The internet in an unlimited resource for tree climbers.
But there is so much information out there on the web you could literally spend weeks (or months, or even years) trolling through this wealth of data without finding the essential downloads you need - so Treetools has made things easy for you.
1) The Hitch Climbers' Guide to the Canopy
8MB , 28-pages
The Hitch Climber system is New Zealand's most widely used tree climbing configuration.
The Hitch Climbers' Guide to the Canopy provides all the information you need to set up the Hitch Climber System.
The authors are quick to remind us the Hitch Climbers' Guide is not a training manual but this 'essential' download represents the best collection of DbRT data you'll find anywhere.
The Treemagineers original plan for the Hitch Climber was a fully certified system with specified components including the climbing line, friction cord and hitch, carabiners and Hitch Climber pulley.
The reality is quite different. Tree climbers have taken the original Hitch Climber System concept and mutated it into a variation of configurations they call their own.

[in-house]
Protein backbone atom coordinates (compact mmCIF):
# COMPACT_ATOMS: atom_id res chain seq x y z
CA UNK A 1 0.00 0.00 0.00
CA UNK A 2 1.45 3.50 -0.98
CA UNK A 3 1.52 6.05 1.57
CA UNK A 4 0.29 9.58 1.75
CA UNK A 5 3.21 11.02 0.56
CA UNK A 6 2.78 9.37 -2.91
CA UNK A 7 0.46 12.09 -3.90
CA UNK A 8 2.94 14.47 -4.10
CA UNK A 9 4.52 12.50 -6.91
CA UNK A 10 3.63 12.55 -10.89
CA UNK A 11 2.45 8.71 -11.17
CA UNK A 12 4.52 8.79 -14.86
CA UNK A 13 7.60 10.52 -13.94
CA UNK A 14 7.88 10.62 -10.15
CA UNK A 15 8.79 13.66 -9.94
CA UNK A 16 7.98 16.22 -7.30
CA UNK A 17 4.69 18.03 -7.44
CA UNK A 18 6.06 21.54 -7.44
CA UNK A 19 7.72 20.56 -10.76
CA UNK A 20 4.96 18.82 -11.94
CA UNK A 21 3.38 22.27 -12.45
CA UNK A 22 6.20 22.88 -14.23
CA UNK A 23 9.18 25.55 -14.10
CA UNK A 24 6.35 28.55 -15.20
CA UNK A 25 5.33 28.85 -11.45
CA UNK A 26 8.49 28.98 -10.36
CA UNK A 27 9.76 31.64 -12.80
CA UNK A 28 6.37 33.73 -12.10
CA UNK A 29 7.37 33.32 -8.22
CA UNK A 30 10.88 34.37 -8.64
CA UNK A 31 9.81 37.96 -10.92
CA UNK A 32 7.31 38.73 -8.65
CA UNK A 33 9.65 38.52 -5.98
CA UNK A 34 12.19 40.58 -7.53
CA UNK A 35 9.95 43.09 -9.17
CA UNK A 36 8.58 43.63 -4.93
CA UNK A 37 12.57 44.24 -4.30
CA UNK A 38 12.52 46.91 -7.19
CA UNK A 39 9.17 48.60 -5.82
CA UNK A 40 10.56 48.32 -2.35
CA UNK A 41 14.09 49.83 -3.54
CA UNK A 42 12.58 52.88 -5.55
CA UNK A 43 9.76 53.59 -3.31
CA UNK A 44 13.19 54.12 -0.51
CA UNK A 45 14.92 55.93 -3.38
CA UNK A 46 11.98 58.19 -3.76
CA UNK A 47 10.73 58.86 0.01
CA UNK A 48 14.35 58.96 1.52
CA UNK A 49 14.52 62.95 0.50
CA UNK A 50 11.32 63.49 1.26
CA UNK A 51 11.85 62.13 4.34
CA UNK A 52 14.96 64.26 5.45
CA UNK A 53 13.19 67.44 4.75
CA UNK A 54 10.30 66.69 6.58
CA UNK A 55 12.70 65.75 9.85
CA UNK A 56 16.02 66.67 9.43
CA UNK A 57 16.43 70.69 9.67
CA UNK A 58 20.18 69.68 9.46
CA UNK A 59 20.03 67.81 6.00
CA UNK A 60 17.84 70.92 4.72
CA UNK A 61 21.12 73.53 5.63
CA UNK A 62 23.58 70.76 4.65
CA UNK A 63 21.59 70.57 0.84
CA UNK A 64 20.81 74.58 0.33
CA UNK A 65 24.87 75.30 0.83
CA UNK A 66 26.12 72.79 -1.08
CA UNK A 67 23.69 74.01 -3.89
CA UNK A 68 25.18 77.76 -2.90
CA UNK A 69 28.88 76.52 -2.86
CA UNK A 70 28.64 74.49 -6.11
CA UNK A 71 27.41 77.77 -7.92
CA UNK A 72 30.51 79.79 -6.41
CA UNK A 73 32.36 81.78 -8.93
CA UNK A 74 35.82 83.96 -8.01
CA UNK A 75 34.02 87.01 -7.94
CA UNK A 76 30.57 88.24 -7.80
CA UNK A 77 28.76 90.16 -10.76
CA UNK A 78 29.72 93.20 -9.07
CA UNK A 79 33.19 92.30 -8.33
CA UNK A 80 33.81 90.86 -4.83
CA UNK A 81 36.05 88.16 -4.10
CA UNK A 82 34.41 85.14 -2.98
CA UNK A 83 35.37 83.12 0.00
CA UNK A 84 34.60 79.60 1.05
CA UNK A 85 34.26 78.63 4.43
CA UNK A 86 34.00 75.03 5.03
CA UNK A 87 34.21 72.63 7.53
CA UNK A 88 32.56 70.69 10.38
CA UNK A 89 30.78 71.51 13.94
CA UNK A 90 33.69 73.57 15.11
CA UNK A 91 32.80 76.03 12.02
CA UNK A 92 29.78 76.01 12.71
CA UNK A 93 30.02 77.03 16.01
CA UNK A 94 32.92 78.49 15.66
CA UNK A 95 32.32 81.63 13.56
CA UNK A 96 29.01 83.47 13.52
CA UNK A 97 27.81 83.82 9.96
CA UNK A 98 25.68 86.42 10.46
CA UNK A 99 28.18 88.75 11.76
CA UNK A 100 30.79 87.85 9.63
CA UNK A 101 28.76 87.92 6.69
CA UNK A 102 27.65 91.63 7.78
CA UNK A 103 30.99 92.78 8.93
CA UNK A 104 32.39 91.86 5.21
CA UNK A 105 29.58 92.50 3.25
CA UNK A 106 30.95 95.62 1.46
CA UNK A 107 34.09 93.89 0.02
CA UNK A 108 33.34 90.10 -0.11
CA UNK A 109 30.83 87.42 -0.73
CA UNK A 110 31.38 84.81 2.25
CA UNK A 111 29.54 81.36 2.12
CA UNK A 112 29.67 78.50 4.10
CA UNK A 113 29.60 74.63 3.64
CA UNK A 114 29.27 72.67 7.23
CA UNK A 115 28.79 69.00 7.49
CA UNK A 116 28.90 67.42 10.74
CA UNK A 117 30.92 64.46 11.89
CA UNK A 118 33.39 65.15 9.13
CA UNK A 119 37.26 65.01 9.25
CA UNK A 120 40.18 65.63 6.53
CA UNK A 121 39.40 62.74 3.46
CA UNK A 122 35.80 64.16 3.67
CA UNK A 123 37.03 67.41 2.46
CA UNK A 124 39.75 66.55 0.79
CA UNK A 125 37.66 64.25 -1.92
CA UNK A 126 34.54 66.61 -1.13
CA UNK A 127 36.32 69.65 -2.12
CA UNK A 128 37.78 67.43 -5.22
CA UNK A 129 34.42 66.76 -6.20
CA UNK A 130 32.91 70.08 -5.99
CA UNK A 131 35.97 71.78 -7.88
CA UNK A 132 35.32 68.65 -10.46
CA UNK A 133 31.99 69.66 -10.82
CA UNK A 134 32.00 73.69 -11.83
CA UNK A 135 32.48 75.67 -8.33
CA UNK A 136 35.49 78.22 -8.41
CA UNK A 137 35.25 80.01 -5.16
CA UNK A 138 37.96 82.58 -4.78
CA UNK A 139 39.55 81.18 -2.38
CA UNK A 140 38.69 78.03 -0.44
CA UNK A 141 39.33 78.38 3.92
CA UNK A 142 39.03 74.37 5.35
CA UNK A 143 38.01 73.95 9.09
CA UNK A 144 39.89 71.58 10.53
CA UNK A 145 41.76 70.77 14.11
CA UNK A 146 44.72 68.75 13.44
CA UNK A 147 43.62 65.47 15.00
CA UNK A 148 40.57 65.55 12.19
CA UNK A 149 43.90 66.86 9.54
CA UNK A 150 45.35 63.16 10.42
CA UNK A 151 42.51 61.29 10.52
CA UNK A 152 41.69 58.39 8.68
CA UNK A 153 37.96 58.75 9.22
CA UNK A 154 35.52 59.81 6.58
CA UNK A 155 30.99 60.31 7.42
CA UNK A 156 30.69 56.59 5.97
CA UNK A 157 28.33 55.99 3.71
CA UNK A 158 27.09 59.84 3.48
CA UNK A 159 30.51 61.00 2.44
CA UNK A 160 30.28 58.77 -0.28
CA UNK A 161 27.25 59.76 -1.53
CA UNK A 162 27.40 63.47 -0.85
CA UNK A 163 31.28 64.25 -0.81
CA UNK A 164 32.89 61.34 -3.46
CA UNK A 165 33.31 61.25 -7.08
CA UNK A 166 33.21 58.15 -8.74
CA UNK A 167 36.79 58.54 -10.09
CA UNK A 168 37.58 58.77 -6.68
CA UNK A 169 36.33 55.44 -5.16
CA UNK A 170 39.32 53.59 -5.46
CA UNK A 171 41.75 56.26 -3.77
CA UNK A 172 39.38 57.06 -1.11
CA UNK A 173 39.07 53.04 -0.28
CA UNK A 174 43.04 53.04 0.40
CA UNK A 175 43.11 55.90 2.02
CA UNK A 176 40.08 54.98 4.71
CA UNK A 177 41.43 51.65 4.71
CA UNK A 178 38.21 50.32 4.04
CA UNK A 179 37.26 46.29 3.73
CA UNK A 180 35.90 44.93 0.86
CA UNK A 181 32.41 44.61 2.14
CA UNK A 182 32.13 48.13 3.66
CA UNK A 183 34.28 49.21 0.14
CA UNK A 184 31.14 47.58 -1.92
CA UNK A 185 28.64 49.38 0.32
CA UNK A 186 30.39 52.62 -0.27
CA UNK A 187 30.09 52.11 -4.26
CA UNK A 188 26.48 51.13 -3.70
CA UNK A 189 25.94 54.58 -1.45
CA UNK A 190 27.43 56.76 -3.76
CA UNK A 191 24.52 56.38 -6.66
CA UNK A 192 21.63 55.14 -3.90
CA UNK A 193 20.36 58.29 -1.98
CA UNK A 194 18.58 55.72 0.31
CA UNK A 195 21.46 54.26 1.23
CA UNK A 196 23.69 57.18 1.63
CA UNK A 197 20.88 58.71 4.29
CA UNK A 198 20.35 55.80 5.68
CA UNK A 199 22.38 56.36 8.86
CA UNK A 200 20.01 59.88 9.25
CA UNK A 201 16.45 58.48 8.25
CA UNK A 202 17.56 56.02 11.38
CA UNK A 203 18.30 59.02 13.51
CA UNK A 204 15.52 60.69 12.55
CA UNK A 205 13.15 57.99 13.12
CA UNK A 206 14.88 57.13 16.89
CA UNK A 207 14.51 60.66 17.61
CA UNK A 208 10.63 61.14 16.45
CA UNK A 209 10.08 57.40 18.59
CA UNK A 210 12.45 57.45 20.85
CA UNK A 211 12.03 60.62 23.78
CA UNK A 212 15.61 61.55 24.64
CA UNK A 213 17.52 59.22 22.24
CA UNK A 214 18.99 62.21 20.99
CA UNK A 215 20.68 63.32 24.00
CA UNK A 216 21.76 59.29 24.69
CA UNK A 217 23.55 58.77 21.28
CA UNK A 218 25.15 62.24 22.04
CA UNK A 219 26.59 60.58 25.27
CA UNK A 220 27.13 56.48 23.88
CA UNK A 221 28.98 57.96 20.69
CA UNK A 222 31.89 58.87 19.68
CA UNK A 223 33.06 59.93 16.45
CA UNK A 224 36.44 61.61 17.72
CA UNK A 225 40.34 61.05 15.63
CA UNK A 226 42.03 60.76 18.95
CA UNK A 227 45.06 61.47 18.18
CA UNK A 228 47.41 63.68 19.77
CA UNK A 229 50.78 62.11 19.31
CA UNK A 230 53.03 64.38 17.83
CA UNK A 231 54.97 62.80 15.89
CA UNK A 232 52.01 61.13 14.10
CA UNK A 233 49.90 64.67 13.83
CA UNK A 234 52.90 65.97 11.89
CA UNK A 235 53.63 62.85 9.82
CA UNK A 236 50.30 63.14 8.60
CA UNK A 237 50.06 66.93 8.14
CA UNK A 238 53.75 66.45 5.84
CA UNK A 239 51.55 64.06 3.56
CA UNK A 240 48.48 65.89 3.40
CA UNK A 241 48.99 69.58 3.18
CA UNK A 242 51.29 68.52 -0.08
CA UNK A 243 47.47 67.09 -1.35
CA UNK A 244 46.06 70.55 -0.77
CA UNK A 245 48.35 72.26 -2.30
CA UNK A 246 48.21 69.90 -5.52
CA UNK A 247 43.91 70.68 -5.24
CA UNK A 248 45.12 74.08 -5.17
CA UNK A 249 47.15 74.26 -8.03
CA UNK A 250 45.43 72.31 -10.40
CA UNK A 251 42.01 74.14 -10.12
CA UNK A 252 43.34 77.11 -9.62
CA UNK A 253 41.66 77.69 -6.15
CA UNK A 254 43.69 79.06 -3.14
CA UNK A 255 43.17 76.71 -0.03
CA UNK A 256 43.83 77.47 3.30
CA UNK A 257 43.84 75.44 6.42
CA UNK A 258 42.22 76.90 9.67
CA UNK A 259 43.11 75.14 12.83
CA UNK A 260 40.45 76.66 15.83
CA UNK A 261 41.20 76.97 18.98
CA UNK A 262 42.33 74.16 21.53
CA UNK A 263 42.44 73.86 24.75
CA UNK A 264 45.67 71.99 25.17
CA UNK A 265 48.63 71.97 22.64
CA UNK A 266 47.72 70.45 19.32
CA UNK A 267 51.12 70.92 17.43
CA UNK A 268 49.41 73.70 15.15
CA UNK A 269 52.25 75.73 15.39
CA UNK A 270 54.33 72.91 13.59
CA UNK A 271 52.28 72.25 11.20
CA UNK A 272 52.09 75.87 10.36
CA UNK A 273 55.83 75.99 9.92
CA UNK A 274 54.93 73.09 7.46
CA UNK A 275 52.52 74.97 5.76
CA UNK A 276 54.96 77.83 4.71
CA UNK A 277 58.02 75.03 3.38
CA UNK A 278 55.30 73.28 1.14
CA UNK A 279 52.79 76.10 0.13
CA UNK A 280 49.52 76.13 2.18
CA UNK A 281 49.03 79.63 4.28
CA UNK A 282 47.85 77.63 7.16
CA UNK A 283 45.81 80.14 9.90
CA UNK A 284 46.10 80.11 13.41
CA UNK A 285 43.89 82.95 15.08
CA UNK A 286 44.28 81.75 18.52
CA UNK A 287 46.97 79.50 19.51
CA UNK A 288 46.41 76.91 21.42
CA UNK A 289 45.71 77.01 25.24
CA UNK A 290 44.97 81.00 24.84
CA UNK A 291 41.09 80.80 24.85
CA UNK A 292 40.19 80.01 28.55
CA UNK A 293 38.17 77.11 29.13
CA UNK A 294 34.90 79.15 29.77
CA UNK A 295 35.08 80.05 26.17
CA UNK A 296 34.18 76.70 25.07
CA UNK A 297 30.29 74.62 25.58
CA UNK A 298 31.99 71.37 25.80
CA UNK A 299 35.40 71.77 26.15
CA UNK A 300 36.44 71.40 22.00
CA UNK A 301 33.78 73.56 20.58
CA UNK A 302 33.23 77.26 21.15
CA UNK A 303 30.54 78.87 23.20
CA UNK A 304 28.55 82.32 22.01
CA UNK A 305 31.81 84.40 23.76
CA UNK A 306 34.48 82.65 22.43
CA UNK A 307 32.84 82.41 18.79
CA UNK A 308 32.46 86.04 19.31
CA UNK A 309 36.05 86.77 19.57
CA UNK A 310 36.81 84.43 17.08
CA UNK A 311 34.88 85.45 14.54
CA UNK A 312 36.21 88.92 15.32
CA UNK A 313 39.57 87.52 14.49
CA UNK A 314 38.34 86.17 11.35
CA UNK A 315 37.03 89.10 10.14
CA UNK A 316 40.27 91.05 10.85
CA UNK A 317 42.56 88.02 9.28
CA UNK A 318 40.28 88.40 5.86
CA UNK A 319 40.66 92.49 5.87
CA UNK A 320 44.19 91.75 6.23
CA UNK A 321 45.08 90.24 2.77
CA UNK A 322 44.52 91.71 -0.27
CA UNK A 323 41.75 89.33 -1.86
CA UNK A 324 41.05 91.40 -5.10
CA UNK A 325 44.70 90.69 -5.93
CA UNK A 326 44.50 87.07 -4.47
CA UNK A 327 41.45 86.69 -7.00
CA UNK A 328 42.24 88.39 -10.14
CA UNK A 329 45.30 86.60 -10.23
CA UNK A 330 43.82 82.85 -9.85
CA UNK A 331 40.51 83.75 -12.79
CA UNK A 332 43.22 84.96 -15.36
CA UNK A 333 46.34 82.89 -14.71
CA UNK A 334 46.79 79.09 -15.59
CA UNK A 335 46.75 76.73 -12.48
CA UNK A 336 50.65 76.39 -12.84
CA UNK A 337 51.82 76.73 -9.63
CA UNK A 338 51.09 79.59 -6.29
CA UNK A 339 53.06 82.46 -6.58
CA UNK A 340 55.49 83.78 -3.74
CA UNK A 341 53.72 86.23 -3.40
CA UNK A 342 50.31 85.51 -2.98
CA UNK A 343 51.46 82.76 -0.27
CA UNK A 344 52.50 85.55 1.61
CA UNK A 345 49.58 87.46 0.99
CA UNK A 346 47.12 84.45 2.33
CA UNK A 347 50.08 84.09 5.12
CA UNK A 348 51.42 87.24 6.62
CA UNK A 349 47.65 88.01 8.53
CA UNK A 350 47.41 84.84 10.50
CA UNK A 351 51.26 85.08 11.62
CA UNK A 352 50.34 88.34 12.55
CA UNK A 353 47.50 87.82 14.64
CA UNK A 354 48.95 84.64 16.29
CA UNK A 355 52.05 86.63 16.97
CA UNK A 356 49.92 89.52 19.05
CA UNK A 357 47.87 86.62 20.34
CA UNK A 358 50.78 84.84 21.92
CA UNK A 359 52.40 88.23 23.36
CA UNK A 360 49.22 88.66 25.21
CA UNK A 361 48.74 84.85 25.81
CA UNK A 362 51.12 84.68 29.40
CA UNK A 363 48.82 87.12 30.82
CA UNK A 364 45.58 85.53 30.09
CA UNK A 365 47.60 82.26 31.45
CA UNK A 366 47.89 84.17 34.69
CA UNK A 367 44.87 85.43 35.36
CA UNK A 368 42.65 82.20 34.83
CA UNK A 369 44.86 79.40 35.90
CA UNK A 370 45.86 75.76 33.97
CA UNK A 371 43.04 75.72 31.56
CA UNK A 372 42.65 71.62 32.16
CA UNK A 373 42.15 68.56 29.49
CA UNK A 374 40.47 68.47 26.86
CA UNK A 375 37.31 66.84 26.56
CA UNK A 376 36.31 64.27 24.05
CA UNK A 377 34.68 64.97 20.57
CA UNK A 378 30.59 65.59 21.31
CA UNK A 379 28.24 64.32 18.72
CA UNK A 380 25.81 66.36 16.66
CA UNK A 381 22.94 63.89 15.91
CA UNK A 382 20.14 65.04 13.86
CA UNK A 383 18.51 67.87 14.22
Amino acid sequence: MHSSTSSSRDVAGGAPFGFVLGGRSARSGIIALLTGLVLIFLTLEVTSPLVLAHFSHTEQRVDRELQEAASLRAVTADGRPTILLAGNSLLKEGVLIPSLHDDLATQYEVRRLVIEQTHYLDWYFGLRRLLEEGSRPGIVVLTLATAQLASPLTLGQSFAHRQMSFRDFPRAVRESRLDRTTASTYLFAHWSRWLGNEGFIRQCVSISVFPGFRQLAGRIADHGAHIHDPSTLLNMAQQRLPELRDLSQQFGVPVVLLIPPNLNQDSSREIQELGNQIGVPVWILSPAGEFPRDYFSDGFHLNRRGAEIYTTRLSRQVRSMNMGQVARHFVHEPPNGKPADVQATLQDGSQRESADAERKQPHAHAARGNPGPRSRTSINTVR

Regardless this outcome the Hitch Climber's Guide to the Canopy still remains the 'bible' in terms of reference.
2) Mark Adams Slick Tricks Part 1 and 2
900KB , 9 pages
'Slick' refers to throwline in this instance.
At one point or another any climber worth his salt is going to have to use a throwline and Mark Adams ISA Climber's Corner magazine articles have set the benchmark for instruction in the art.
There are two parts to Slick Tricks, spread over nine pages, which include loads of useful diagrams by Jeff Jepson.
Don't be put off by the apparent lack of volume in this document - Slick Tricks is an essential classic for all tree climbers!
3) The evaluation of current rigging and dismantling practices used in arboriculture
12.4MB , 370 pages
This 2008 HSE document is essential reading.
Rigging scenarios can be far more complicated than tree climbing itself but all to often rigging and dismantling projects are attempted by complete novices.
In many instances sheer luck is the only thing that gets them through!
At 370-pages, this tome will require some quiet time to digest. And you will keep coming back to this document time and time again as a point of reference.
'Rigging and Dismantling Practices' covers everything you would expect - plus some: managing the rigging operation, tree inspection, safe rigging strategy and systems, rigging hardware, cordage and textiles, the bearing capacity of trees, estimating the weights of dropped sections, and the forces you are likely to generate in the process.
Download these three documents now and you'll cover all the important bases - it's a great start to every tree climbers digital library.